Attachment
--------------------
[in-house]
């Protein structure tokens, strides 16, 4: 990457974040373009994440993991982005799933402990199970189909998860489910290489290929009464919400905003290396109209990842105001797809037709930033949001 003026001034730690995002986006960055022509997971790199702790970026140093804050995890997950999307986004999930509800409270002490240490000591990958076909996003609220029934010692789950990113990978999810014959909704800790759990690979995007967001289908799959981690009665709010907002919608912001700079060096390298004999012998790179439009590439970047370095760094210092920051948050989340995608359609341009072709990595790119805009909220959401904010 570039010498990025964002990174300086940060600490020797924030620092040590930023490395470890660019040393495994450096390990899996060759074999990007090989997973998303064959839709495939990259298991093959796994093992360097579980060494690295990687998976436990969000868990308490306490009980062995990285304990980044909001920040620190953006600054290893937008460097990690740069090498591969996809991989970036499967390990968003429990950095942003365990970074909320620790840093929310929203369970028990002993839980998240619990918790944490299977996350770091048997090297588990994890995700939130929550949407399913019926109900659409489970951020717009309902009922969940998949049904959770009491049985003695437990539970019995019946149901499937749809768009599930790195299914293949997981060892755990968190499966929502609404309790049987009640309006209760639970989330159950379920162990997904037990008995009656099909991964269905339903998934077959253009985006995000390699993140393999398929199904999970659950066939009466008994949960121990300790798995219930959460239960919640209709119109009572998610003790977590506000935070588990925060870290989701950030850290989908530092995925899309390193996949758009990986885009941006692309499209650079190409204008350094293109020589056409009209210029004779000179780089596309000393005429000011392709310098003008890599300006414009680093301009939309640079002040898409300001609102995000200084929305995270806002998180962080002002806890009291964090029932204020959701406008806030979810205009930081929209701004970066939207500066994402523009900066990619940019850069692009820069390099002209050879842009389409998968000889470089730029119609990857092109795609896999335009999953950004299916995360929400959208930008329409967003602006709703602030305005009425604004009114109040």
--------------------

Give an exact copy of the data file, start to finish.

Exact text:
[in-house]
């Protein structure tokens, strides 16, 4: 990457974040373009994440993991982005799933402990199970189909998860489910290489290929009464919400905003290396109209990842105001797809037709930033949001 003026001034730690995002986006960055022509997971790199702790970026140093804050995890997950999307986004999930509800409270002490240490000591990958076909996003609220029934010692789950990113990978999810014959909704800790759990690979995007967001289908799959981690009665709010907002919608912001700079060096390298004999012998790179439009590439970047370095760094210092920051948050989340995608359609341009072709990595790119805009909220959401904010 570039010498990025964002990174300086940060600490020797924030620092040590930023490395470890660019040393495994450096390990899996060759074999990007090989997973998303064959839709495939990259298991093959796994093992360097579980060494690295990687998976436990969000868990308490306490009980062995990285304990980044909001920040620190953006600054290893937008460097990690740069090498591969996809991989970036499967390990968003429990950095942003365990970074909320620790840093929310929203369970028990002993839980998240619990918790944490299977996350770091048997090297588990994890995700939130929550949407399913019926109900659409489970951020717009309902009922969940998949049904959770009491049985003695437990539970019995019946149901499937749809768009599930790195299914293949997981060892755990968190499966929502609404309790049987009640309006209760639970989330159950379920162990997904037990008995009656099909991964269905339903998934077959253009985006995000390699993140393999398929199904999970659950066939009466008994949960121990300790798995219930959460239960919640209709119109009572998610003790977590506000935070588990925060870290989701950030850290989908530092995925899309390193996949758009990986885009941006692309499209650079190409204008350094293109020589056409009209210029004779000179780089596309000393005429000011392709310098003008890599300006414009680093301009939309640079002040898409300001609102995000200084929305995270806002998180962080002002806890009291964090029932204020959701406008806030979810205009930081929209701004970066939207500066994402523009900066990619940019850069692009820069390099002209050879842009389409998968000889470089730029119609990857092109795609896999335009999953950004299916995360929400959208930008329409967003602006709703602030305005009425604004009114109040």